16. The Placemaking Toolkit

16.1. Introduction

Small backland sites can become little villages. Houses on corner sites can turn into well-loved landmarks. Sometimes a more restrained, high-quality background building may be a more appropriate solution to ensure more decorative, older buildings shine.

Creating more homes in a neighbourhood is a way to add variety and richness to the character of an area. Thoughtful design will be noticed, sometimes immediately, and sometimes over time, with appreciation developing slowly as thoughtful and sensitive architecture becomes familiar and accepted as an essential part of the street scene.

16.2. Calmness

Architecture often uses proportion, rhythm and repetition to create soothing vistas. Keep things simple, and avoid unnecessary eye-catching features except where there is a need to emphasize, say, an entrance or a corner.

A drawing of a pleasant streetscape
Figure 60: Simple, decorous architecture

A drawing of some varied terraced houses.
Figure 61: Variety

16.3. Diversity

But not everywhere is appropriate for calmness and repetition. Many people like incident, particularity and character in their townscape. Every plot is different, so find reasons to make every home unique, adding not just visual interest but extra value too.

16.4. Corners

Street corners are special places, and deserve special treatment. Buildings on corners have more than one front, and can be seen from a distance. Consider upping the scale here, and using both fronts for entrances.

A drawing of a tree planted at a street corner.
Figure 62: Street corner

A drawing of a courtyard.
Figure 63: Courtyard gate

16.5. Gates

Gates are appropriate between public and private spaces, but not between public and semi-public spaces. Gated developments should be avoided, but gates can still be useful to demarcate a boundary or to keep children and pets safe.

16.6. Shared yards

Urban isolation is a growing problem. Carefully designed communal spaces with seating, play areas and community garden plots can help turn neighbours into a community.

A drawing of a playground in a courtyard.
Figure 64: Shared courtyard

A drawing of a consistent streetscape.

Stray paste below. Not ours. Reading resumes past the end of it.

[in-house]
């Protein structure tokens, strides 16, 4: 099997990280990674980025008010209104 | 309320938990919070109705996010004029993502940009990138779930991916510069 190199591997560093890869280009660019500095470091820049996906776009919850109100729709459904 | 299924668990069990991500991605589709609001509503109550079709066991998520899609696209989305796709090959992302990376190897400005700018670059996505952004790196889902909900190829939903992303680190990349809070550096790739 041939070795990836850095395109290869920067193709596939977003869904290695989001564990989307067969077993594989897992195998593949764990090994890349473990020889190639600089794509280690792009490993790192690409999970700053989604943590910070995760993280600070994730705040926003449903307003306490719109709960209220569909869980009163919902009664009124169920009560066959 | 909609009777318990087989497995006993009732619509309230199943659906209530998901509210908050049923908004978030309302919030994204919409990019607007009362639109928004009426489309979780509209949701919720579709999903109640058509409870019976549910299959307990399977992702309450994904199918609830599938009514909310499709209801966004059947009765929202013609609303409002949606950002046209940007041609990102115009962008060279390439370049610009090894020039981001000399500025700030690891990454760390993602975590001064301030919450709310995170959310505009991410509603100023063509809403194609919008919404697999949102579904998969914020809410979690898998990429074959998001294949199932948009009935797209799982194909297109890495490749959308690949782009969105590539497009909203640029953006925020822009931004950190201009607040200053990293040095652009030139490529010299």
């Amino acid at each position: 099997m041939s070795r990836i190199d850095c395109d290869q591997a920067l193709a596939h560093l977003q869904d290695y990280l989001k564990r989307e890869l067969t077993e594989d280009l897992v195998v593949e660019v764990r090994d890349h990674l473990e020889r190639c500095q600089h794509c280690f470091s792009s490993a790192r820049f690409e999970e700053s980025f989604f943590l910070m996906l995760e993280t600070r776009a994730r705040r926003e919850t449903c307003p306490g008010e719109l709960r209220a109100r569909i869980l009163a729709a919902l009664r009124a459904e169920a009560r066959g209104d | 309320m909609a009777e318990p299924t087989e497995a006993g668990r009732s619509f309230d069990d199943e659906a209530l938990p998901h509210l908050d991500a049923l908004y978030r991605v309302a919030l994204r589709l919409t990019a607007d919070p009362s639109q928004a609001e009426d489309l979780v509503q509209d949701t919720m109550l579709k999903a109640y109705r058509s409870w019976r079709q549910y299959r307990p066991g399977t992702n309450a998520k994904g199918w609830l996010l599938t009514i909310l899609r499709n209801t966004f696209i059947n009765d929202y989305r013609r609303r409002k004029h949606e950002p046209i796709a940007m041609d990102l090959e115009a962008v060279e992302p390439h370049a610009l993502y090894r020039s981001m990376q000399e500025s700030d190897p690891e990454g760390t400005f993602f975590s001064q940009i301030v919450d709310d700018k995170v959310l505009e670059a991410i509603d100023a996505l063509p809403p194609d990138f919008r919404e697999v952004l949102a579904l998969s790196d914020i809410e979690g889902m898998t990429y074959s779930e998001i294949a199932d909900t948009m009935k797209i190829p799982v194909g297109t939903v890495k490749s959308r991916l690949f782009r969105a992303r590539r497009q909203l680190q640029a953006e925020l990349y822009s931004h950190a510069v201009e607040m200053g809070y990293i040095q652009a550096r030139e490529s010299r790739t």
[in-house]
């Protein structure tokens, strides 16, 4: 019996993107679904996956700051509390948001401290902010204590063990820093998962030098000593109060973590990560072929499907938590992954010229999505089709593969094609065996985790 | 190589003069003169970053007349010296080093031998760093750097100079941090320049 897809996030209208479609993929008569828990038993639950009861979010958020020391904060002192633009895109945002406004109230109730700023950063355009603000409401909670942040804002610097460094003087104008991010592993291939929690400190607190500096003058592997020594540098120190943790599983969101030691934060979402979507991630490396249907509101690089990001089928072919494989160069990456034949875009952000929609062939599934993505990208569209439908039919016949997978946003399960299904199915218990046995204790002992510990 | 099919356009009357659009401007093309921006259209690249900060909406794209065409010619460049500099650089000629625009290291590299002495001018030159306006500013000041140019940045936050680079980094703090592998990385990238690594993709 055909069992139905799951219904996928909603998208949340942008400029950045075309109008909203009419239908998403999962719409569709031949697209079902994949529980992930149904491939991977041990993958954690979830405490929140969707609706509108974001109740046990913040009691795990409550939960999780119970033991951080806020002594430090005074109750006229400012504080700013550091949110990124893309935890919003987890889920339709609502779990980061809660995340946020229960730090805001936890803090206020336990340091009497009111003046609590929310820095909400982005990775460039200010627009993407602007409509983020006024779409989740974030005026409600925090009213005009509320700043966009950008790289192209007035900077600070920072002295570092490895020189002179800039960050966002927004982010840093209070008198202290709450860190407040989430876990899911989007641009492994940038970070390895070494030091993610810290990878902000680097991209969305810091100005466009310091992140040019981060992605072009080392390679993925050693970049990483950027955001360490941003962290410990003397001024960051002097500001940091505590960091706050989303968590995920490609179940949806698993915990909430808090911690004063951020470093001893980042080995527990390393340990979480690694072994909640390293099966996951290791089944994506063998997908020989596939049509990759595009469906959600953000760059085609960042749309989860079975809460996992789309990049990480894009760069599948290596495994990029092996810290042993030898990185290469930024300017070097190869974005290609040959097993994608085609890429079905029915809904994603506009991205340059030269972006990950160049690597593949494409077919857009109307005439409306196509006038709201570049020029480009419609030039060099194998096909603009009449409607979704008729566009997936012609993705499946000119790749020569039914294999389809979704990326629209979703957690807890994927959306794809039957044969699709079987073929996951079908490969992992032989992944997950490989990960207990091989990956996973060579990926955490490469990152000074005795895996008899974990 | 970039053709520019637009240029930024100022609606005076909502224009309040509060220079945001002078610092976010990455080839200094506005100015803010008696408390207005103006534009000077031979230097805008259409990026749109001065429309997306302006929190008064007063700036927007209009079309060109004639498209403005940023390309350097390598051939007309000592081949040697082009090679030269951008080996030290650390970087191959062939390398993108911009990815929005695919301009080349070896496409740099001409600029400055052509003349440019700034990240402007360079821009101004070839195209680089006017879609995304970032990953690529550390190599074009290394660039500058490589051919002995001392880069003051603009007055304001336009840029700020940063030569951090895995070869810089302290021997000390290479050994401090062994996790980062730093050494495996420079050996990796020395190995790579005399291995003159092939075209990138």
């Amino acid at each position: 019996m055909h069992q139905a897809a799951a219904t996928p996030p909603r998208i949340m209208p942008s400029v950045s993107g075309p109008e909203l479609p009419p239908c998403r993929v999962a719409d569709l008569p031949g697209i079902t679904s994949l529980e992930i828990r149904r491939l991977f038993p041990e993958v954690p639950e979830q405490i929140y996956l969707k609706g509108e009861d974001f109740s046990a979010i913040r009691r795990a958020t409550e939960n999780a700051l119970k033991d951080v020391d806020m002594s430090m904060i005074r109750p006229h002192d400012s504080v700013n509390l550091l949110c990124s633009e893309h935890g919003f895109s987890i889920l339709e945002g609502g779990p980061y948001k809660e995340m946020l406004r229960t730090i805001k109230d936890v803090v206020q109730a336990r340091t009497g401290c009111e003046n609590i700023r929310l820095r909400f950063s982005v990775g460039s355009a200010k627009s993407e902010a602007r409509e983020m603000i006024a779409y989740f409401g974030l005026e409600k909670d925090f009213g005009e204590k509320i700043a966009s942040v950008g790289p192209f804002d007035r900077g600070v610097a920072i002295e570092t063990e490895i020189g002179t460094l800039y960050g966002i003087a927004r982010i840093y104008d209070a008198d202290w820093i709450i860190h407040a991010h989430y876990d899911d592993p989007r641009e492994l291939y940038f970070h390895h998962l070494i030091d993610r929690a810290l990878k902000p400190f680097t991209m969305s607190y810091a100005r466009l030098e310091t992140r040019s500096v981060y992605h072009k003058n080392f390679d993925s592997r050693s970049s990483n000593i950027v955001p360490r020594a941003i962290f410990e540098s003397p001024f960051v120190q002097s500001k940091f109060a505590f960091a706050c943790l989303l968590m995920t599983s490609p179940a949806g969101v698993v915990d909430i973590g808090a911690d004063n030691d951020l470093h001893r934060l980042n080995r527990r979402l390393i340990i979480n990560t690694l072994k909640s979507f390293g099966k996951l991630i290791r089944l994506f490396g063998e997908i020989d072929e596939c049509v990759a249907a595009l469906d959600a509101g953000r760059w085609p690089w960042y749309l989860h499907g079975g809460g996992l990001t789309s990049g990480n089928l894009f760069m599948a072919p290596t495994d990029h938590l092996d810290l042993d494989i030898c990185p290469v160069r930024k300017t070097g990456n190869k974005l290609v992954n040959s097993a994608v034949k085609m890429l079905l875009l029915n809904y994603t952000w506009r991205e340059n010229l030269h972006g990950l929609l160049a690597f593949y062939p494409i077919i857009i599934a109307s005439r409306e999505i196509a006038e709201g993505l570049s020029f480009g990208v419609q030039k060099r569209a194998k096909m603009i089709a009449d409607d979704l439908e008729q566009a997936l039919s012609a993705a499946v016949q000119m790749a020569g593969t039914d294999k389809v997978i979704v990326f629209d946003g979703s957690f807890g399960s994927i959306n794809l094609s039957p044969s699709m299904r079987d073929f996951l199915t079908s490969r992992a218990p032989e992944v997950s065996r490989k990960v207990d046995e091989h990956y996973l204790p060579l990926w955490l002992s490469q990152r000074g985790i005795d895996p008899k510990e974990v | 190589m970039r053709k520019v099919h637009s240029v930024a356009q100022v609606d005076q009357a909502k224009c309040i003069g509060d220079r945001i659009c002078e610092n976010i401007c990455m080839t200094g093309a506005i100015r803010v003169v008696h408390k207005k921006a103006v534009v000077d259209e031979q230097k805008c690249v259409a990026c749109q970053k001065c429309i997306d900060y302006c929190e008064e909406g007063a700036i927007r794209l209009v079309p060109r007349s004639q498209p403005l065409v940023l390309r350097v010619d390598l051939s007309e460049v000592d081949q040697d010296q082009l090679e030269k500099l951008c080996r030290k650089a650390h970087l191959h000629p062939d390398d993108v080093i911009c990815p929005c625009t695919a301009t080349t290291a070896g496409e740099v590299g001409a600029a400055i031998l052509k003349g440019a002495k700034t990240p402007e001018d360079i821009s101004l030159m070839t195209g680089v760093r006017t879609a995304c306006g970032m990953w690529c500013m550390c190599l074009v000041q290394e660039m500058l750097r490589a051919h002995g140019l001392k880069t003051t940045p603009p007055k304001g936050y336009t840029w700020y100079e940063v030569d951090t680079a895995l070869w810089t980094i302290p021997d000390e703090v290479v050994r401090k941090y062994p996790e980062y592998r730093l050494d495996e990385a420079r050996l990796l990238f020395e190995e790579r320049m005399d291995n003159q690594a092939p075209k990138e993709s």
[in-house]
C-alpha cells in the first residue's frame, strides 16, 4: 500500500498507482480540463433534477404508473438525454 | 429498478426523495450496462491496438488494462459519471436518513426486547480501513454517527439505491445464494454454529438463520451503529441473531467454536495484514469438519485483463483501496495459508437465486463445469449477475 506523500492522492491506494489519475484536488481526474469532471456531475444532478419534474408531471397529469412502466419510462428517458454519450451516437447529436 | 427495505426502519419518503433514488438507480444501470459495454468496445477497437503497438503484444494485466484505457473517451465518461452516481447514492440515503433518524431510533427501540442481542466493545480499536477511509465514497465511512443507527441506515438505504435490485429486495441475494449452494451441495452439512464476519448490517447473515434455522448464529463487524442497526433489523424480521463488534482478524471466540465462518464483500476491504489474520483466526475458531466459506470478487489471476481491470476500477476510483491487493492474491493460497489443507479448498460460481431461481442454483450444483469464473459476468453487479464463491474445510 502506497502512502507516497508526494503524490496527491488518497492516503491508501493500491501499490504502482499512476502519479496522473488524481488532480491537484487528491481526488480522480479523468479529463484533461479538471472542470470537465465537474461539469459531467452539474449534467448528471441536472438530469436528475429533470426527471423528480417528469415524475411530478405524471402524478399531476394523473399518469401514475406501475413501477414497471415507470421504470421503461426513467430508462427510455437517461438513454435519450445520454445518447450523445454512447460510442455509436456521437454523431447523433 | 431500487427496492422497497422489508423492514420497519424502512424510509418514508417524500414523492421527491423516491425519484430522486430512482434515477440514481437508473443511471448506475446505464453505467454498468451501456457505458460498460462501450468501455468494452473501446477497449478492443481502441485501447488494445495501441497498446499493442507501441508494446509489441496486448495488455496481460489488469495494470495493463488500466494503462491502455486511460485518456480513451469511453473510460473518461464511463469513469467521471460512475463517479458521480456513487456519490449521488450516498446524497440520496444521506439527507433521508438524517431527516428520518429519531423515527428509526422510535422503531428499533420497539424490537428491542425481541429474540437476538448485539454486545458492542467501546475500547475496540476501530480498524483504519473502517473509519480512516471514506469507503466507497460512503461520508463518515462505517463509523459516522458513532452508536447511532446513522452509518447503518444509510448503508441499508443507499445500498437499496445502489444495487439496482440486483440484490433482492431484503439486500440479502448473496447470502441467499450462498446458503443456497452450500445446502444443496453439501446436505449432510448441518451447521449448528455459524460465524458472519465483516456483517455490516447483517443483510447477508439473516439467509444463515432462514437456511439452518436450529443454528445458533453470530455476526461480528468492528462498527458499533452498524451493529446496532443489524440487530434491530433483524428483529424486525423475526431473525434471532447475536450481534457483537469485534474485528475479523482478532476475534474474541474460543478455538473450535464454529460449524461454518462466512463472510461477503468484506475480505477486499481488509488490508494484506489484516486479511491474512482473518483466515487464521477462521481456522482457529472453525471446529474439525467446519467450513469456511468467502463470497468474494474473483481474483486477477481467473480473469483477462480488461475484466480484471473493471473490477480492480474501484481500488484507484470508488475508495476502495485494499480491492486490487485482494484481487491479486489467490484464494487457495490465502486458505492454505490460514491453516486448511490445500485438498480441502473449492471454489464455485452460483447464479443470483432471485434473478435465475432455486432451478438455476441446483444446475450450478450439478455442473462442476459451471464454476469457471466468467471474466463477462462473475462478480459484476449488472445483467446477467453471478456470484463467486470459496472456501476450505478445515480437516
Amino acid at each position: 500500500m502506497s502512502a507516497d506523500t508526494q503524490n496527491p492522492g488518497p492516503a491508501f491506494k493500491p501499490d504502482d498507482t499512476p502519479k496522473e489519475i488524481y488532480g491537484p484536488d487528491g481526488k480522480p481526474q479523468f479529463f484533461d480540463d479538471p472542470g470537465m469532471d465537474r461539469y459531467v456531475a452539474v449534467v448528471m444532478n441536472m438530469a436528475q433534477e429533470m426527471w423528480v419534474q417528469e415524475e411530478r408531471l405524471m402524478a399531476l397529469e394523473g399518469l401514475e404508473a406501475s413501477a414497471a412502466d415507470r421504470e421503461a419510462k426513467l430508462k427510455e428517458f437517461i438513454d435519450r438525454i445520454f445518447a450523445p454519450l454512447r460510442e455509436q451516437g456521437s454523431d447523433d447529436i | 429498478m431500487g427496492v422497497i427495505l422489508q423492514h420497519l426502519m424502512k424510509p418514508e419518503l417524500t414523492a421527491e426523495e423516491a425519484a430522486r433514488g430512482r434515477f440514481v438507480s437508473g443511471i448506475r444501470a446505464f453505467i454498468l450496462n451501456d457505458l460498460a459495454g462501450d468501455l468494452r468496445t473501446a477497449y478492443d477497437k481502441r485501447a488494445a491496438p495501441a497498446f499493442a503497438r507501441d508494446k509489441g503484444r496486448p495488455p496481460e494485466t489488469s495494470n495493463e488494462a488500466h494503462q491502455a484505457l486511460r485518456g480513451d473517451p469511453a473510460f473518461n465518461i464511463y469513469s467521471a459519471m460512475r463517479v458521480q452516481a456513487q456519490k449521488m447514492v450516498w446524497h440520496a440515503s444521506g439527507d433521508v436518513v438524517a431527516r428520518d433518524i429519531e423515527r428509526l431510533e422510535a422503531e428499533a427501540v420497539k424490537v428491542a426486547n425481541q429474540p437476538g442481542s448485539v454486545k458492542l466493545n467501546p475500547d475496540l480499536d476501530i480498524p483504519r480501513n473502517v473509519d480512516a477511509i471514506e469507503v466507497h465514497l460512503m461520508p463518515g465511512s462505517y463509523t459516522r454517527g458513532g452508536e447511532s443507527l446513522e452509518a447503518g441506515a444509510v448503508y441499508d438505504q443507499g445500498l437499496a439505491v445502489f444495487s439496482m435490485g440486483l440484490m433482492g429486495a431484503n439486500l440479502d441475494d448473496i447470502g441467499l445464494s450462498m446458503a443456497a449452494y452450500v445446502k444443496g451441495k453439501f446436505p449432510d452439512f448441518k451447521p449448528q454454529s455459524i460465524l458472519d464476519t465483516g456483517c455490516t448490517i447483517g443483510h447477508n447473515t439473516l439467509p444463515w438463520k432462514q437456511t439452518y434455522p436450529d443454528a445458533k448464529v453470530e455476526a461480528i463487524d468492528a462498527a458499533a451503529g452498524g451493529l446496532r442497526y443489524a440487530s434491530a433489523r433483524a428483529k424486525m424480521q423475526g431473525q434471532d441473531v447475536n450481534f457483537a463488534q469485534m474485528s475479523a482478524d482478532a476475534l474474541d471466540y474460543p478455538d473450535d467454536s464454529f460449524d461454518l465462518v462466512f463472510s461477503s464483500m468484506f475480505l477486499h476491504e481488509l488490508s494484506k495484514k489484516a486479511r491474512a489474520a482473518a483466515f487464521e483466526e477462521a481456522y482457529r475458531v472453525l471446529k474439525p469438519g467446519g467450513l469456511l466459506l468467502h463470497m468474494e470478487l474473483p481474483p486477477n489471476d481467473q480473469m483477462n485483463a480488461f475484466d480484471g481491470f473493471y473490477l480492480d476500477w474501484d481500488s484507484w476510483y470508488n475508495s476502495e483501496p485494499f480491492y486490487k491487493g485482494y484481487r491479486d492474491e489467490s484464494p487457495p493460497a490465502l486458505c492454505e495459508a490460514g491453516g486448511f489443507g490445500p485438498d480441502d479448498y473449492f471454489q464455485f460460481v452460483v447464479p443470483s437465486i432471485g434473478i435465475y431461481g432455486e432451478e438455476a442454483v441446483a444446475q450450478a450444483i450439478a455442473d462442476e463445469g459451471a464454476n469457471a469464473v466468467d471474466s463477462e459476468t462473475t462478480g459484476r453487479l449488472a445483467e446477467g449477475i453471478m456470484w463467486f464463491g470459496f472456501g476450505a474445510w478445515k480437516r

Figure 65: Oblique street perspective

16.7. Near and far

Your development will be seen from many different angles, both near and far. Your design can provide interest and character from multiple viewpoints. Often forgotten is the oblique view from further along the street, where projections, eaves and the depths of window reveals become important.

Take the trouble to avoid clunky, jarring details, like projecting bolts on railings or balconies, oversized porch lights, or in-your-face meter boxes. All these can be designed out at little or no extra cost.

16.8. Foreground and background

Generally, residential buildings should be background architecture, avoiding ostentation, leaving grand architectural gestures (porticos, domes, columns) to public buildings. There needs to be a good reason for a building to want to say ‘Look at me!’

A drawing of some plain residential buildings.
Figure 66: Foreground building and background buildings

A drawing of some cars parked on a residentail street
Figure 67: Parking on-street

16.9. On-street parking

Providing a pavement crossover to parking spaces on plot not only inconveniences pedestrians, but it also takes up the space of an on-street parking space. Cars belong on streets, so perhaps they are best parked there too.

Where on-street parking capacity is available existing front garden parking should be considered for re-wilding. In new developments, on-street parking capacity can allow car free developments to benefit of new residents

16.10. Car cluster

Do cars always need to be parked right outside the home? Where it is necessary to provide parking on plot, it will often be best to cluster the cars as close to the street as possible, reserving the rest of the site for pedestrian activity and safe children’s play. Planting should be used around car clusters to minimise the visual impact of parking.

Just as important as car spaces is plentiful storage for cycles, and well-organized arrangements for refuse and recycling.

A drawing of some cars in a carpark.
Figure 68: Parking cluster

A drawing of a house with window boxes.
Figure 69: Back of pavement

16.11. Back-of-pavement windows

Interaction between indoors and out can often enhance the experience of both the resident and the passer by. Window boxes or an outdoor bench can give additional separation where needed, as can slightly raising the level of the indoors.

16.12. Tower houses

Tall slender shapes can sometimes be appropriate where more bulky massing would not. Consider the benefits of stacking bedrooms one per floor in a high, narrow tower above a larger ground floor, so as to punctuate a view rather than blocking it.

A drawing of a tall thin house.
Figure 70: Tower house

A drawing of houses with green front gardens.
Figure 71: Sustainable drainage

16.13. Toolkit

Toolkit stands for sustainable drainage systems. It encourages the use of permeable surfaces, so that water can filter away naturally rather than going into the sewer. This is good for sustainability, reduces the heat island effect of hard, reflective surfaces, and promotes biodiversity. In addition, it makes for attractive places.

16.14. End of terrace

Traditional terraces often end in a blank, unfriendly gable wall. This can be avoided by locating two homes back-to-back at the end of the terrace. Each home still has through ventilation across its two adjacent façades and can have either a garden, or an upper terrace, or both. The wraparound windows mean eyes on the street and a better-looking corner.

A drawing of a terrace with windows on its end, rather than a gable wall.
Figure 72: Back-to-backs